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“What’s a little bit of sun?” “It’s not very sunny today. I don’t need to wear sunscreen.” “Oh, it’s just a little burn. Not a big deal.” “I just need a touch of sun so I don’t look so white.”
Let’s take a closer look.
What Causes Sunburn?
A sunburn is caused by exposure to too much ultraviolet radiation from the sun. UVA are long wavelengths and UVB are short wavelengths of ultraviolet light. It is not the sunlight itself that causes sunburn, but the presence and strength of the UVA and/or UVB rays. That’s why on a cloudy day you can still get a sunburn. In fact, “[a]s much as 90 percent of UV rays pass through clouds. UV rays can also reflect off snow, ice, sand, water and other reflective surfaces [including white or bright colored clothing] and can burn your skin as badly as direct” sun exposure. (MayoClinic.com)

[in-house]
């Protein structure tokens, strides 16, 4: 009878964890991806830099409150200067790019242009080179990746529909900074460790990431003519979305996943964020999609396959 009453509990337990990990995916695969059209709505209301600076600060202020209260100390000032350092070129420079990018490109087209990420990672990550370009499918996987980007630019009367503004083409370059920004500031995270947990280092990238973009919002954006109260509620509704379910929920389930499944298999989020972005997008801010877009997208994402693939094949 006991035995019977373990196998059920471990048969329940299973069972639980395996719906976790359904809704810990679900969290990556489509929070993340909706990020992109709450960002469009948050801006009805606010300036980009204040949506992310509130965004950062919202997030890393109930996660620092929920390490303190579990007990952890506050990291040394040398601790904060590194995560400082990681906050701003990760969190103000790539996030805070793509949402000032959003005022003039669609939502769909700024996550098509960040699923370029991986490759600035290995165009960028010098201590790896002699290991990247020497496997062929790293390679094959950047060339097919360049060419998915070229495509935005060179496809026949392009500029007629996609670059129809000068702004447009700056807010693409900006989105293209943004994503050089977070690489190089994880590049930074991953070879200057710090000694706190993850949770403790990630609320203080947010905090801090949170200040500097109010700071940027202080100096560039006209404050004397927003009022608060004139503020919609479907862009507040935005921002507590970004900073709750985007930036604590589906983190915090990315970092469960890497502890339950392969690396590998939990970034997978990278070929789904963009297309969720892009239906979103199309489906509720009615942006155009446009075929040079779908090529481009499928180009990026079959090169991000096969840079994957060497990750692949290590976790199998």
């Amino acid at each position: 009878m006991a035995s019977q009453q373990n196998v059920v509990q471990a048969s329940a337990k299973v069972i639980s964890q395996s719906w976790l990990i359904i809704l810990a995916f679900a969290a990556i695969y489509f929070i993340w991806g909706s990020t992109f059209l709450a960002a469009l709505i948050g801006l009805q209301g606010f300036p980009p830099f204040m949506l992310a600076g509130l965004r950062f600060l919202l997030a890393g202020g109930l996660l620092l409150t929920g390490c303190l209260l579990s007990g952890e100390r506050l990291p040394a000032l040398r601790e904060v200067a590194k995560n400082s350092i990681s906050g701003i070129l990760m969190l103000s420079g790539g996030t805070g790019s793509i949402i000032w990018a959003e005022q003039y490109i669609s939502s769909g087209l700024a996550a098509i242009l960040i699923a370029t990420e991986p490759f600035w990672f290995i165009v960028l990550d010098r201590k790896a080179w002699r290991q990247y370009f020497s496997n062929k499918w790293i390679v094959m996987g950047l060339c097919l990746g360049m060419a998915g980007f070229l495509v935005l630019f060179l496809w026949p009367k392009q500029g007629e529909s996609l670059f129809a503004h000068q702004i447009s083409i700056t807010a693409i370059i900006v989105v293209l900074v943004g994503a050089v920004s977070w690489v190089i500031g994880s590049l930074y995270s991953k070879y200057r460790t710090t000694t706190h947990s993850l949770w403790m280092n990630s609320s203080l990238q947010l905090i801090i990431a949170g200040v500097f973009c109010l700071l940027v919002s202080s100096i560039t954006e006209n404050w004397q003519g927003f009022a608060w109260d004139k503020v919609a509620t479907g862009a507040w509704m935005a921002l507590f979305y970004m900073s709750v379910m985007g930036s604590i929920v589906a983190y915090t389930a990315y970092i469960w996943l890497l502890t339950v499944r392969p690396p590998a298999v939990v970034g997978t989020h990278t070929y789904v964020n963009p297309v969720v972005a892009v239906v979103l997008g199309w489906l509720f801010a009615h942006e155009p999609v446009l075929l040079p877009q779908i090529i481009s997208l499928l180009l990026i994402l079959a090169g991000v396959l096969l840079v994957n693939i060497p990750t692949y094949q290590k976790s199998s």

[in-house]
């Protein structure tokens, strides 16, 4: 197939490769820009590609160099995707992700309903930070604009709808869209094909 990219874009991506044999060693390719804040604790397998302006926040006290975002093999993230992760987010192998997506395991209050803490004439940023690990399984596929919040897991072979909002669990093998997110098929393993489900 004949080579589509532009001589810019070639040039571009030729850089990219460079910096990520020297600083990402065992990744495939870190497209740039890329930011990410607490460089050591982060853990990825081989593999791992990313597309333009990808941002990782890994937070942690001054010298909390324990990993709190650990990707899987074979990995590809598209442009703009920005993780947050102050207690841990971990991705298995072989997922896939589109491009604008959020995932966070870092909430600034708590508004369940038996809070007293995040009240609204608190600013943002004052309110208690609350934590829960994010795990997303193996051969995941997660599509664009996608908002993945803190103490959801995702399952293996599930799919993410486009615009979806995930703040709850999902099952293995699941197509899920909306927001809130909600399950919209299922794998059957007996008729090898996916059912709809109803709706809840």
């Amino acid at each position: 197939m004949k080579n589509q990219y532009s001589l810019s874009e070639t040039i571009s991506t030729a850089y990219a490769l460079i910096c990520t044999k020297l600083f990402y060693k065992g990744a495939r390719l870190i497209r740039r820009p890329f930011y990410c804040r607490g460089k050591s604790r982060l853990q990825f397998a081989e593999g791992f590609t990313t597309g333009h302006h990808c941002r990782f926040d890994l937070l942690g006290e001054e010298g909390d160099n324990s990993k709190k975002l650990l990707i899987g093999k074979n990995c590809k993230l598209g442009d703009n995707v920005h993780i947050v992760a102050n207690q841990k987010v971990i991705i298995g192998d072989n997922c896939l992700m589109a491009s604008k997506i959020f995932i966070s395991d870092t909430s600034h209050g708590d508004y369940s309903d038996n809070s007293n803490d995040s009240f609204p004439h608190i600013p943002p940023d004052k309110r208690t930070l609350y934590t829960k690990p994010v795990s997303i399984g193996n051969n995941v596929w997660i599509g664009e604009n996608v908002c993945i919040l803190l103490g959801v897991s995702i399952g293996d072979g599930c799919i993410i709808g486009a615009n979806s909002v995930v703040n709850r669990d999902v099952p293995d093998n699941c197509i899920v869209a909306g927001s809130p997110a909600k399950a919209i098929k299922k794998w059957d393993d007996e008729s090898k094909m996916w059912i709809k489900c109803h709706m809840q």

Your body produces a pigment called melanin, which gives your skin its normal colors. The darker your skin the more melanin your body produces. When you are exposed to ultraviolet light your body produces more melanin to protect the deeper layers of the skin resulting (at least in lighter skinned people) a suntan.
“A suntan is actually your body’s way of blocking the UV rays to prevent sunburn and other skin damage.” (MayoClinic.com) Some people genetically do not produce enough melanin to protect the skin well, and eventually skin burns.
Unlike a burn resulting from direct contact with a heat source (eg: fire or stove element), the skin doesn’t redden right away. By the time pain is felt, the damage has already been done. “Sunburn in a very light-skinned person may occur in less than 15 minutes of noonday sun exposure ...” (University of Notre Dame).
Still think a sunburn is no big deal? Let’s look at some statistics.
Results of Long-Term Sunburn or Sun Exposure
Long-term UVA and UVB exposure (including tanning beds) is the leading cause of both basal and squamous cell cancers ... the most common form of cancer in Canada and the United States.